Sotheby's Arts of the Islamic World auction on April 24 in London will feature a unique model of the Dome of the Rock, one of the most sacred sites in Islam.
The intricate model is expected to sell for £250,000-300,000 ($394,000- 460,800). The Dome of the Rock, built by the Umayyad caliph Abd al-Malik in AD 691, is found on Temple Mount in the Old City of Jerusalem.
In total, the sale is expected to achieve in excess of £6.9m ($10.5m), with Sotheby's describing its consignments as "one of the strongest ever offerings… spanning 13 centuries of Islamic history".
According to the auction house, many of the works are of museum quality and have never been seen at auction before, such as an extremely rare album of Persian miniatures and calligraphy from the 16th-19th centuries, which holds a £50,000-70,000 ($76,800-107,520) estimate.
Also starring is a majestic ivory inlaid Indo-Portuguese cabinet that originates from late 17th century Goa. Having passed through the hands of three of Europe's most important royal houses, Braganza, Saxe-Coburg and Hohenzollern, the piece was likely a special commission for the Portuguese royal family. It is estimated at £200,000-300,000 ($307,200-460,800).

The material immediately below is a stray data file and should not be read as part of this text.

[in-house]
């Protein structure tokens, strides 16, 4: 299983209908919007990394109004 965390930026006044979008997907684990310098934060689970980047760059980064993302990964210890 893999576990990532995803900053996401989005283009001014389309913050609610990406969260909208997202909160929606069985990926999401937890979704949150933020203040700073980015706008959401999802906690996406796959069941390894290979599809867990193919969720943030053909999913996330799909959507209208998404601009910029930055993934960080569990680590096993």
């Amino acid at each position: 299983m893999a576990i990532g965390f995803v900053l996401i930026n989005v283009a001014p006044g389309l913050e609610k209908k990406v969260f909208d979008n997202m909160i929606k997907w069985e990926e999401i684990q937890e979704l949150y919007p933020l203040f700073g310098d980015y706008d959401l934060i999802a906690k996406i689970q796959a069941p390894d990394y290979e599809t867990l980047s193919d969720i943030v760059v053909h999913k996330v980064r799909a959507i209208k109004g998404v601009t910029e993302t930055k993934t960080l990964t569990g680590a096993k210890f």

Sharing this estimate is a large and important album of watercolours featuring costumes, craftsmen, trades, processions and dignitaries, commissioned by an East India Company official living in Vellore in the 1830s. Providing a brilliant insight into Indian culture of the time, the piece is unusual for both its size and content, with an image of the artist and a picture of the patron's home included.